Don’t underestimate the power of that gadget in your pocket to help you get “real work” done on the go. As smartphones get larger and computers get smaller, the lines between phone and tablet – and for that matter, PC and laptop are blurring. And as more apps are designed for tablet and touchscreen computers, their phone versions have become more robust and fully featured too.
Tools built specifically for mobile devices are usually designed for input without a keyboard, so voice and handwriting recognition have reached accuracy levels unimaginable even a few years ago. Best of all, mobile apps are often free or seldom cost more than a few dollars. Here are few you shouldn’t overlook:
Microsoft Office Mobile Applications: Outlook, Word, Excel, PowerPoint, OneNote, Office Lens – we’ve written before about the Office 365 anytime/anywhere integrations. Don’t forget your cell phone in that loop. Get an email that something needs tended to? Outlook & OneDrive let you grab the documents that need work, and make quick and easy edits right there on your phone. Better yet, since you’re using your phone to edit, you can likely use handwriting, voice, or “swipe” to enter your text more quickly. Office Lens serves as an on-the-go scanner, grabbing receipts, copies of documents, images of whiteboards, and anything else you might need a photograph of, and automatically sending them to OneDrive, Outlook, or OneNote for you. And if you drop it in OneNote, it becomes text searchable without any effort on your part.
Digital Assistants: Siri, Cortana, Google Voice – we’ve all seen folks using them to set alarms or get mobile direction, but most people don’t use those digital assistants to their full capability. It’s worth taking time to take the tutorials, and learn some of the tips & tricks for your particular service – they can frequently perform multi-step tasks, like opening and addressing emails and texts, or adding things to your calendar, if you only know what to ask, and how to ask for it.
Digital Dictation: Most available keyboards these days include handwriting recognition or voice dictation or both. If yours doesn’t, try “Swype” by Nuance Communications, which has both of those, plus “swipe” gesture typing and word prediction. Nuance Communications runs the voice recognition behind most of the major services, and their recognition accuracy is stunning. Look on the onscreen keyboard of your device, usually near the space bar, for a “microphone” icon. Press it, and when you are prompted, speak clearly and naturally into your phone, using basic punctuation and formatting commands like “comma”, “period”, “new line” or “new paragraph”. Wait a few seconds for the system to do its magic, and whole sentences will flow onto the screen – often with “sounds like” words and phrases adjusting themselves to the context of the full phrase, on the fly. If they don’t, tapping on an underlined phrase usually yields several more appropriate interpretations of what you said. It’s nothing short of amazing how well it works – but it’s not perfect, especially in high-noise or bad headset situations – so be sure to give it a quick proofread before it goes out.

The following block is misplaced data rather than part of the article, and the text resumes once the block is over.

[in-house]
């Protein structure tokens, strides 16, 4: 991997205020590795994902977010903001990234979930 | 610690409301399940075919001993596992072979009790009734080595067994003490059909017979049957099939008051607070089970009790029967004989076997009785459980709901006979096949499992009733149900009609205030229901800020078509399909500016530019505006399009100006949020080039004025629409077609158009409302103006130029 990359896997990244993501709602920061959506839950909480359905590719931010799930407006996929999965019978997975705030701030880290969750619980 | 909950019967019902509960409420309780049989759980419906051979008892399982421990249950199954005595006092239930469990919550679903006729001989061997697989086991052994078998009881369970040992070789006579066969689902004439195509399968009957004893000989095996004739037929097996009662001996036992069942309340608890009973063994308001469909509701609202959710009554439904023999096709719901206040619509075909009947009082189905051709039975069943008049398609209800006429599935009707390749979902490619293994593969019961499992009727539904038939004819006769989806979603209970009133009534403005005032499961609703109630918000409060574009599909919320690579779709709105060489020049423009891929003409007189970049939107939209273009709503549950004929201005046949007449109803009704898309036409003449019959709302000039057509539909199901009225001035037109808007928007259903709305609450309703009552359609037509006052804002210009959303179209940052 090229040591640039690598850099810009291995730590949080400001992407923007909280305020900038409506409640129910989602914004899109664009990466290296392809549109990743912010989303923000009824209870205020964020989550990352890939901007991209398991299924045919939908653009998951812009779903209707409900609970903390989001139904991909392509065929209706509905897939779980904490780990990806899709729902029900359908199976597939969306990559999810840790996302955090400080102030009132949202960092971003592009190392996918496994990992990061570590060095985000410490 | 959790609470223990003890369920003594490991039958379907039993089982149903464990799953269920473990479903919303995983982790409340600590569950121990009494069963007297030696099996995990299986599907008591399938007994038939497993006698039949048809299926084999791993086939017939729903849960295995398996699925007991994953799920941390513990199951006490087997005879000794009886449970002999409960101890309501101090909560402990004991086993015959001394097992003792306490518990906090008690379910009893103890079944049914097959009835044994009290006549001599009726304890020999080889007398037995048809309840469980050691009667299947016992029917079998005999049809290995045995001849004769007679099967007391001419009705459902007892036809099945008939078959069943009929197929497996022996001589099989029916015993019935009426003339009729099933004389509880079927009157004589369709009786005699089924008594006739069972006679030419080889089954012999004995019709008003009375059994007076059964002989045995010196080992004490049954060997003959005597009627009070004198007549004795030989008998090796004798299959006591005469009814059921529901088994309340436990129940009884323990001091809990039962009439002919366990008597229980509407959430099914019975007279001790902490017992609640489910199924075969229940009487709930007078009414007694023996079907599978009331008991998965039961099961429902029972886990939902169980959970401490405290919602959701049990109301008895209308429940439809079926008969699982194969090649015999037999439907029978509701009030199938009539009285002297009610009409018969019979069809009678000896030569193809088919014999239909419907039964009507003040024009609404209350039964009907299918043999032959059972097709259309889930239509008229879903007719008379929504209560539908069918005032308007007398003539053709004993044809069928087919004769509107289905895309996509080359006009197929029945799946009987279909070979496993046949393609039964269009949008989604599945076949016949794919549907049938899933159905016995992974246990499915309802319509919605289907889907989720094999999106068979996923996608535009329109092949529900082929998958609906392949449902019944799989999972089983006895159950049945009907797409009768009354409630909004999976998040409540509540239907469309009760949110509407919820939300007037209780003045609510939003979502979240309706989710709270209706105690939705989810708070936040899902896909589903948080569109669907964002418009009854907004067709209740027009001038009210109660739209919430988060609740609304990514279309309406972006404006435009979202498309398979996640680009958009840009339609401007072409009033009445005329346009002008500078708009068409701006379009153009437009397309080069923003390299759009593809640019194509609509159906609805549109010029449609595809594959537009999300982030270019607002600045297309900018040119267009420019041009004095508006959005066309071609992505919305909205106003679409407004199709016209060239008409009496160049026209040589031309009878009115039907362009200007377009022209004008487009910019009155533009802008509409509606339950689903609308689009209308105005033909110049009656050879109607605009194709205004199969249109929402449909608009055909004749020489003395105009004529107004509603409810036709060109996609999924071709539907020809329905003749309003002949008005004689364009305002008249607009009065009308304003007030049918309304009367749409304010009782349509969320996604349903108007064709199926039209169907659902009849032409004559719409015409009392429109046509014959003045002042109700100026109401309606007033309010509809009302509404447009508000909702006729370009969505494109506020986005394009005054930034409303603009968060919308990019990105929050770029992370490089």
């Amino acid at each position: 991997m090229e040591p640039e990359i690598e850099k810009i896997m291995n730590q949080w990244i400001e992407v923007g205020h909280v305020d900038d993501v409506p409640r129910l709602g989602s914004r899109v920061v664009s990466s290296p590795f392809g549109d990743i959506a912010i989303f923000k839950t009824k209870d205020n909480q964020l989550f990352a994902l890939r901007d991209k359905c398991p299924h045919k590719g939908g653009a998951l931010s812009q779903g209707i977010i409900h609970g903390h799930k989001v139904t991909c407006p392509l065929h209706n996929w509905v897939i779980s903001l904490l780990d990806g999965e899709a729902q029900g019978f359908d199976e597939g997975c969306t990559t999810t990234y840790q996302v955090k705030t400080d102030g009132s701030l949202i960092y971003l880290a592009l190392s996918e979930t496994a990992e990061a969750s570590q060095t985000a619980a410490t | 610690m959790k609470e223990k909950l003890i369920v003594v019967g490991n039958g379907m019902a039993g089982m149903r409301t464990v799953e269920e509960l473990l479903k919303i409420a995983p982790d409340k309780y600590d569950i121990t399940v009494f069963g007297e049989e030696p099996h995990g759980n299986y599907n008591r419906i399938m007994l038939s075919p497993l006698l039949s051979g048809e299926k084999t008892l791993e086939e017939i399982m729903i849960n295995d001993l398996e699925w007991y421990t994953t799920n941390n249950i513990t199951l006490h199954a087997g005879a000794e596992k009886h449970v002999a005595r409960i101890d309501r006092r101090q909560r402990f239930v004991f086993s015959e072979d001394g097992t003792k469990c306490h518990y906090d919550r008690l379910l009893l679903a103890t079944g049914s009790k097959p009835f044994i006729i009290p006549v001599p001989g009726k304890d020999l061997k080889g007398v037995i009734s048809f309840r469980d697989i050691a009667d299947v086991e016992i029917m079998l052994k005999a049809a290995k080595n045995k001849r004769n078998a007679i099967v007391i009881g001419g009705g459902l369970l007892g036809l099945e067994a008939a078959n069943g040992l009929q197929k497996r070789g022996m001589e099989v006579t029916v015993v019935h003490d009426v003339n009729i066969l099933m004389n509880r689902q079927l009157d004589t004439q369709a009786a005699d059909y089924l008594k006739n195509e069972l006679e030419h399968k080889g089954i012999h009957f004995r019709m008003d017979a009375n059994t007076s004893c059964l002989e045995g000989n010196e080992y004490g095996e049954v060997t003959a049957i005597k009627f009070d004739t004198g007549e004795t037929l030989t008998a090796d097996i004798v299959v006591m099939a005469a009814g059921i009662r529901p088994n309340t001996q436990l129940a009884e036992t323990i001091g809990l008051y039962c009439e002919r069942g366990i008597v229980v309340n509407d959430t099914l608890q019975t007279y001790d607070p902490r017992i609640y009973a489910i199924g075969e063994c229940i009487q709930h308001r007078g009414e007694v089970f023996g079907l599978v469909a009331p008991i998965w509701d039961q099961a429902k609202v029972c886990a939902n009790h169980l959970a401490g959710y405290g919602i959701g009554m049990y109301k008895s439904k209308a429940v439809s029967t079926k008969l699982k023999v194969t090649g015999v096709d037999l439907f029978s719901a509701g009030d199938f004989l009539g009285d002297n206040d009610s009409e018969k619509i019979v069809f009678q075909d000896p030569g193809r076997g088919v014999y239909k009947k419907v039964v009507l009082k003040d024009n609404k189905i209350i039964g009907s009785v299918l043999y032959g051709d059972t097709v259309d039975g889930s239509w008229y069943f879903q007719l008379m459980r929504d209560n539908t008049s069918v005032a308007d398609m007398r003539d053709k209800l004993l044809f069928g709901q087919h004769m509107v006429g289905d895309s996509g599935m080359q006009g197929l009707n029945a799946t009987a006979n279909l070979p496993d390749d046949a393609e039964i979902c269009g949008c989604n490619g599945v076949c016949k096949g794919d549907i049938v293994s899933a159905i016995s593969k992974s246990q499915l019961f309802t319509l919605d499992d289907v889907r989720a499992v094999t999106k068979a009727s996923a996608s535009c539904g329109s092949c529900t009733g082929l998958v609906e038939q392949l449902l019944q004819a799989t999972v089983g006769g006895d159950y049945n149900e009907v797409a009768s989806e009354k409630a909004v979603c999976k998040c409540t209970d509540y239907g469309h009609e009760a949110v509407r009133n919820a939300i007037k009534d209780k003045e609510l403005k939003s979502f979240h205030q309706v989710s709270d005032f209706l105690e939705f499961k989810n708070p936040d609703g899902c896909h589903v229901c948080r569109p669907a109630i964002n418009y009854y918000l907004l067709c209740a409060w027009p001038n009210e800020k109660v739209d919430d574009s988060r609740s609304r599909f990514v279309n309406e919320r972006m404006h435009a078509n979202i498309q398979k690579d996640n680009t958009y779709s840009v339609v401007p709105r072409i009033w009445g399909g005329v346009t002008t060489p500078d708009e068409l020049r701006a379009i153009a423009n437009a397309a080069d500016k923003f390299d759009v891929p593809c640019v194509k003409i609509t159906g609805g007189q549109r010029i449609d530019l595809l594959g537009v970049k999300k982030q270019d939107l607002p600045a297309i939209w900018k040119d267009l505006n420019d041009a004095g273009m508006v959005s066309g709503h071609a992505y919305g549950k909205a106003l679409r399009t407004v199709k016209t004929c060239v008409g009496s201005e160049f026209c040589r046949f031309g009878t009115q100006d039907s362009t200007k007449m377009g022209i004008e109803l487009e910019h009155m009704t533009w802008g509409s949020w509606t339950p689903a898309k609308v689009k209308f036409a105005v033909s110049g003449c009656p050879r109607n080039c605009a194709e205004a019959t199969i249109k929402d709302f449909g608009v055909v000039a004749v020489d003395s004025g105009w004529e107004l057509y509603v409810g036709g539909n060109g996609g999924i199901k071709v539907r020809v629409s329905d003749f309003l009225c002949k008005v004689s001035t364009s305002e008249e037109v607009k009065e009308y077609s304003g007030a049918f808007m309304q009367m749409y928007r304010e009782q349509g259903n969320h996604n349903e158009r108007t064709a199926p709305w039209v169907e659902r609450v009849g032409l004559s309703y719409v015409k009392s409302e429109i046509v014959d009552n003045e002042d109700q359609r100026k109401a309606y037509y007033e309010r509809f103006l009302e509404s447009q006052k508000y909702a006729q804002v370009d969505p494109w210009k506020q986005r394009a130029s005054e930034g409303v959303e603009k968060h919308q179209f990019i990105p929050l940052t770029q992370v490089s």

If you need more robust dictation capability, including full formatting and correction ability, you might look at Dragon Anywhere, Nuance’s newest offering in the full-fledged dictation software market. We’ll review it a little more deeply soon – but the short version is it’s a cloud-based mobile subscription version of the famed Dragon Naturally Speaking desktop software. It uses your Dragon Anywhere account to sync up your voice recognition profile with any device you use that has a microphone, from tablet to phone to computer – and get your industry-specific terms, custom phrases, brand capitalization and more complex formatting, anywhere you happen to be.
Handwriting Recognition: No matter how bad you think your handwriting is, you should give some of the new handwriting recognition apps a try. From Google Handwriting to OneNote to notetaking apps like INKredible – device manufacturers and app developers are trying to make note-taking easier for those of us that just won’t give up our pens. A few tips though: if you think you want to use your phone or tablet as a note-taking device, get one that comes with a pen, or get the pen designed for it. Aftermarket stylus pens can be useful, but they can be hard to use without system-level palm protection (keeping your hand from making “marks” on the screen while you are writing with the pen) – and sloppy writing translates to poor recognition. Give it a try with OneNote – just open a new page, click the “draw” tab, choose a “pen” style, and write a paragraph or so of text in reasonably neat printing/script. When you get back to your desk, open the same page in OneNote, go to the draw tab, select your text and toggle the “Convert Ink to Text” button to see how well it did. The results will likely surprise you. Toggling the view is a good way to see how well your translation came out – but you really don’t have to. Try searching for some of the keywords in your text, and watch OneNote treat it just like your typewritten text!
Phones and tablets continue to evolve and offer more and more options. Take advantage of the efficiencies that they provide!